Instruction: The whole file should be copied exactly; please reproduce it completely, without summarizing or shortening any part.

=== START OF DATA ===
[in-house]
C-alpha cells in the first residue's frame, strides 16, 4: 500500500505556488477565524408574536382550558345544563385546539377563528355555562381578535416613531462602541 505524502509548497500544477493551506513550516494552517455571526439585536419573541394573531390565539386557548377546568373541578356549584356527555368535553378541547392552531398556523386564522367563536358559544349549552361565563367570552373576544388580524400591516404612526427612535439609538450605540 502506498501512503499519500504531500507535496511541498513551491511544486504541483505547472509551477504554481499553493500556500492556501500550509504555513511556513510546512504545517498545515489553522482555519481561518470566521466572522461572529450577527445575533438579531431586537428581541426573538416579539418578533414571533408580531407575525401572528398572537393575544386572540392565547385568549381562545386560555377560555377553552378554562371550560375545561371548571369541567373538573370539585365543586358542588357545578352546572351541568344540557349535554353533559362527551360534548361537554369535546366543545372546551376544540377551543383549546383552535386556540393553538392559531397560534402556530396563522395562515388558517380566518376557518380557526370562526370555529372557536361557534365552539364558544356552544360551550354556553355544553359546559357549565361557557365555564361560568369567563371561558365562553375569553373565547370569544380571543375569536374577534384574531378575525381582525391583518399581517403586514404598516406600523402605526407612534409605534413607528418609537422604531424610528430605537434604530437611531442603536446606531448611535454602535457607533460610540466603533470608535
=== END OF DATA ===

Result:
[in-house]
C-alpha cells in the first residue's frame, strides 16, 4: 500500500505556488477565524408574536382550558345544563385546539377563528355555562381578535416613531462602541 505524502509548497500544477493551506513550516494552517455571526439585536419573541394573531390565539386557548377546568373541578356549584356527555368535553378541547392552531398556523386564522367563536358559544349549552361565563367570552373576544388580524400591516404612526427612535439609538450605540 502506498501512503499519500504531500507535496511541498513551491511544486504541483505547472509551477504554481499553493500556500492556501500550509504555513511556513510546512504545517498545515489553522482555519481561518470566521466572522461572529450577527445575533438579531431586537428581541426573538416579539418578533414571533408580531407575525401572528398572537393575544386572540392565547385568549381562545386560555377560555377553552378554562371550560375545561371548571369541567373538573370539585365543586358542588357545578352546572351541568344540557349535554353533559362527551360534548361537554369535546366543545372546551376544540377551543383549546383552535386556540393553538392559531397560534402556530396563522395562515388558517380566518376557518380557526370562526370555529372557536361557534365552539364558544356552544360551550354556553355544553359546559357549565361557557365555564361560568369567563371561558365562553375569553373565547370569544380571543375569536374577534384574531378575525381582525391583518399581517403586514404598516406600523402605526407612534409605534413607528418609537422604531424610528430605537434604530437611531442603536446606531448611535454602535457607533460610540466603533470608535